Healthy Eating Habits Start at Home
As we move into another school year, it is important as a parent to take a few minutes to assess family habits that may have an impact on your child's health - frequency of fast food and/or dining out with big portions and sweet drinks, tv and computer time with kid-aimed advertising, limited family activities built around exercise or outdoor play time - all have an impact on the health of American children.
There is a secret weapon to raising healthy children - the parents. Parents have the most influence on the eating and food habits of children. So parents, walk the talk. Love being healthy and active, and share that enthusiasm with your children. Raise them in a happy, healthy family environment that has high standards for food choices and family meals.
Building healthy habits in children begins in the home:
- Eat at home more often. It gives you control over the “what and when” of food and eating.
- Cook together as a family. Involve the kids in the preparation and cleanup after meals.
- Eat together around the table. It provides an important time for conversation, and for parents to be the role models in enjoying mealtime.
- Provide nourishing meals with a variety of foods and a balance of nutrients. Meals can still be fun. For example, balance a pizza with a raw veggie platter.
- Talk about the food being served - where it comes from, how it is grown, experiment with a different preparation technique.
Enjoyable and relaxing meals are so important for all members of the family. A few guidelines to keep out the distractions:
- Have set meal time hours that are reasonable for everyone to be there.
- Set ground rules such as no TV, phone, computers or other distractions.
- Eliminate any pressure to clean the plate; respect that children will know when they are full.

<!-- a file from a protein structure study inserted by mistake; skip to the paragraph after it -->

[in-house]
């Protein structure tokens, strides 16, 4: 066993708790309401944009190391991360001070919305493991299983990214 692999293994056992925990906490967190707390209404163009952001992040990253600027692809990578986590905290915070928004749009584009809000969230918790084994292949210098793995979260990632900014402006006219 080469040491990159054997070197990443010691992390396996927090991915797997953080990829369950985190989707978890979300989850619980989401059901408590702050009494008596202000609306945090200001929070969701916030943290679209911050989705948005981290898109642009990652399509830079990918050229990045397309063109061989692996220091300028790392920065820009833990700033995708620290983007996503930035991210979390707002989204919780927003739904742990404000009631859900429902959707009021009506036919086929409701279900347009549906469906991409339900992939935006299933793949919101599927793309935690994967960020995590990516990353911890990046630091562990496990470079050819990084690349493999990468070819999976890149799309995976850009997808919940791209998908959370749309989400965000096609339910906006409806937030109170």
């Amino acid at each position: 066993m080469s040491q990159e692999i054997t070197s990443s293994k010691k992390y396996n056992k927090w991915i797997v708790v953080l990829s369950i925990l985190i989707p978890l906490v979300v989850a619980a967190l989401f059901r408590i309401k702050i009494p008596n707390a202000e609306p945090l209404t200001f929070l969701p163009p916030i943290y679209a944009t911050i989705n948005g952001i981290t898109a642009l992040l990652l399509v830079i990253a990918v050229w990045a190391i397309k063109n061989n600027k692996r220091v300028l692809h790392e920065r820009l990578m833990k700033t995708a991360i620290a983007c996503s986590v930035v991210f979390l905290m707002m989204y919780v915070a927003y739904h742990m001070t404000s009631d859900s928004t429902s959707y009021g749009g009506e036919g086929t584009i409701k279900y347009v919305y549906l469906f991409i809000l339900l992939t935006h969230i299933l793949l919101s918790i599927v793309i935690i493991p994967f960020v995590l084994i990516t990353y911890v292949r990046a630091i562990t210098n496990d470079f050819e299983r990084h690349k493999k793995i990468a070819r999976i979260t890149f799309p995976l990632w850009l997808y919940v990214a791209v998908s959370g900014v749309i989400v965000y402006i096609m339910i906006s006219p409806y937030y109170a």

Growing healthy children is a challenge for all parents. Parents first need to be a healthy role model, exhibiting their own healthy behaviors, so that the children can imitate those behaviors. For example, if the parent drinks milk with all meals, the children will also; harder to get them to do that if parents are drinking sodas. And be sure to get input from your children for mealtime ideas. They can help with meal planning, and also learn what additional foods would make it more balanced nutrition-wise. For example, they may want mac n' cheese but together you can decide on the vegetable and fruit that will round out the meal.
About the Author
Rita Smith is a Registered Dietitian and Certified Diabetes Educator. She's been working in the field of nutrition and disease prevention for more than 35 years and currently works at Sentara Martha Jefferson Hospital in Charlottesville, Va. Each week, Rita provides nutrition counseling to clients who have a variety of disorders or diseases including high cholesterol, high blood pressure, diabetes, celiac disease, irritable bowel syndrome, gastroparesis and weight management. For these clients, food choices can help them manage their health problems.
By: Rita P. Smith, MS, RD, CDE, Sentara Martha Jefferson Hospital